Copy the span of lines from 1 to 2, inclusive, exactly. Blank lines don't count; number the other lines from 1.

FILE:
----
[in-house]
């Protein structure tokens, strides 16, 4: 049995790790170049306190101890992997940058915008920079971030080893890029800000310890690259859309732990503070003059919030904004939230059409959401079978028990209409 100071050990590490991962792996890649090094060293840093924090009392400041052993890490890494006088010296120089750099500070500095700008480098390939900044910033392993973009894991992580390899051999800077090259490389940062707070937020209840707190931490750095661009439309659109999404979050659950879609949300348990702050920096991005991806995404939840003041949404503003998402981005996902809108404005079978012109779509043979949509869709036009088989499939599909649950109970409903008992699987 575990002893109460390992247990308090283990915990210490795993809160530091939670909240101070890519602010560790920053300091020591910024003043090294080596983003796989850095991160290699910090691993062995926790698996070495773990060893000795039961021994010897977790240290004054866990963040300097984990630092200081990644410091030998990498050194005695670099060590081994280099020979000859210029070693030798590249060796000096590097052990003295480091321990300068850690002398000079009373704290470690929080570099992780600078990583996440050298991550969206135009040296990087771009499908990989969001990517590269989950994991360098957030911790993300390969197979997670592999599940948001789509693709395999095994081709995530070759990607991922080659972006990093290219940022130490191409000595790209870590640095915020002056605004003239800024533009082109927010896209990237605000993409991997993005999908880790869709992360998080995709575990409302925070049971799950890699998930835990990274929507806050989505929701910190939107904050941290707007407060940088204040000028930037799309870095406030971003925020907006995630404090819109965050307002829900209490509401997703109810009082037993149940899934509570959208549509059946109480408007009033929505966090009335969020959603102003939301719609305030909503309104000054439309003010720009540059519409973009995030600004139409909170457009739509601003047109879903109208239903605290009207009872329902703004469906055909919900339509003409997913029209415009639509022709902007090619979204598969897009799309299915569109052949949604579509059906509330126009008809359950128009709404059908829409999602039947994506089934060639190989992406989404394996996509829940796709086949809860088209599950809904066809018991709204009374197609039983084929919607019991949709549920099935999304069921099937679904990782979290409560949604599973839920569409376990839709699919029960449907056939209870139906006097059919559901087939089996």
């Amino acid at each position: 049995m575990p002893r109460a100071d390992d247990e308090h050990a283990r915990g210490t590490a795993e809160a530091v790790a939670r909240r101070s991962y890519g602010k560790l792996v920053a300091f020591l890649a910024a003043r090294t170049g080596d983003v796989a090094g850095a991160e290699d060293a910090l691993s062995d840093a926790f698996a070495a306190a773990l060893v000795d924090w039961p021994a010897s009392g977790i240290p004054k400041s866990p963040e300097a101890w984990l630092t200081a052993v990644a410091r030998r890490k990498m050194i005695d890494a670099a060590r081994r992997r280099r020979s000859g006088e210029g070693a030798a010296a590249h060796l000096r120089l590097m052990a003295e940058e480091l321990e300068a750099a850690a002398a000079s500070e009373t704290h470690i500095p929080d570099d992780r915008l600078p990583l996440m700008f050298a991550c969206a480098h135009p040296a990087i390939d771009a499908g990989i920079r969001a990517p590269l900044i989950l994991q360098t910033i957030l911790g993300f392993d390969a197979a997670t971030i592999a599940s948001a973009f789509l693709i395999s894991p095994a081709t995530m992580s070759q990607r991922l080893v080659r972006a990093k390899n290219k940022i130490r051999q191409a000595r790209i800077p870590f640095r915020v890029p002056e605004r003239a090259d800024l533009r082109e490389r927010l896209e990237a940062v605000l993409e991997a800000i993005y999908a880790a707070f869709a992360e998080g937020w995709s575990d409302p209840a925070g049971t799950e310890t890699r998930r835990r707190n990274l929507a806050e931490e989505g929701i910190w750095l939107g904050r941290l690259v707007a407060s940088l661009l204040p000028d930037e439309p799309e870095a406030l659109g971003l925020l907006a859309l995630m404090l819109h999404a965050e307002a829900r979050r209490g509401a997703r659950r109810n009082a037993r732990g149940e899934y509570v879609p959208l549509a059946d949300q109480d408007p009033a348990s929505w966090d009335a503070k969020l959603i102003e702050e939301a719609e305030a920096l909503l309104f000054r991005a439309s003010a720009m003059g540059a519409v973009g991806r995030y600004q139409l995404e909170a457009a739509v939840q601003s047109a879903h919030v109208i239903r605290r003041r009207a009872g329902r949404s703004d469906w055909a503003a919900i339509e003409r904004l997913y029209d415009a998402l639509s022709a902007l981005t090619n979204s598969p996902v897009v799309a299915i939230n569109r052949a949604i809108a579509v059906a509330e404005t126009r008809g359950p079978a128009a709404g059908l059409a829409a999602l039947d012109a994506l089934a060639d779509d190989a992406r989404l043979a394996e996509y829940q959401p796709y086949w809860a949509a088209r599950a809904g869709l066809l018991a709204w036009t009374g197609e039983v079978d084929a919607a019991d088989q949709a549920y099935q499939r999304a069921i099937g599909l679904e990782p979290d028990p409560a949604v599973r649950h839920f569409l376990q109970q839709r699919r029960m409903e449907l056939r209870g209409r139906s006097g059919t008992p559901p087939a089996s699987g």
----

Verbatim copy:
[in-house]
């Protein structure tokens, strides 16, 4: 049995790790170049306190101890992997940058915008920079971030080893890029800000310890690259859309732990503070003059919030904004939230059409959401079978028990209409 100071050990590490991962792996890649090094060293840093924090009392400041052993890490890494006088010296120089750099500070500095700008480098390939900044910033392993973009894991992580390899051999800077090259490389940062707070937020209840707190931490750095661009439309659109999404979050659950879609949300348990702050920096991005991806995404939840003041949404503003998402981005996902809108404005079978012109779509043979949509869709036009088989499939599909649950109970409903008992699987 575990002893109460390992247990308090283990915990210490795993809160530091939670909240101070890519602010560790920053300091020591910024003043090294080596983003796989850095991160290699910090691993062995926790698996070495773990060893000795039961021994010897977790240290004054866990963040300097984990630092200081990644410091030998990498050194005695670099060590081994280099020979000859210029070693030798590249060796000096590097052990003295480091321990300068850690002398000079009373704290470690929080570099992780600078990583996440050298991550969206135009040296990087771009499908990989969001990517590269989950994991360098957030911790993300390969197979997670592999599940948001789509693709395999095994081709995530070759990607991922080659972006990093290219940022130490191409000595790209870590640095915020002056605004003239800024533009082109927010896209990237605000993409991997993005999908880790869709992360998080995709575990409302925070049971799950890699998930835990990274929507806050989505929701910190939107904050941290707007407060940088204040000028930037799309870095406030971003925020907006995630404090819109965050307002829900209490509401997703109810009082037993149940899934509570959208549509059946109480408007009033929505966090009335969020959603102003939301719609305030909503309104000054439309003010720009540059519409973009995030600004139409909170457009739509601003047109879903109208239903605290009207009872329902703004469906055909919900339509003409997913029209415009639509022709902007090619979204598969897009799309299915569109052949949604579509059906509330126009008809359950128009709404059908829409999602039947994506089934060639190989992406989404394996996509829940796709086949809860088209599950809904066809018991709204009374197609039983084929919607019991949709549920099935999304069921099937679904990782979290409560949604599973839920569409376990839709699919029960449907056939209870139906006097059919559901087939089996």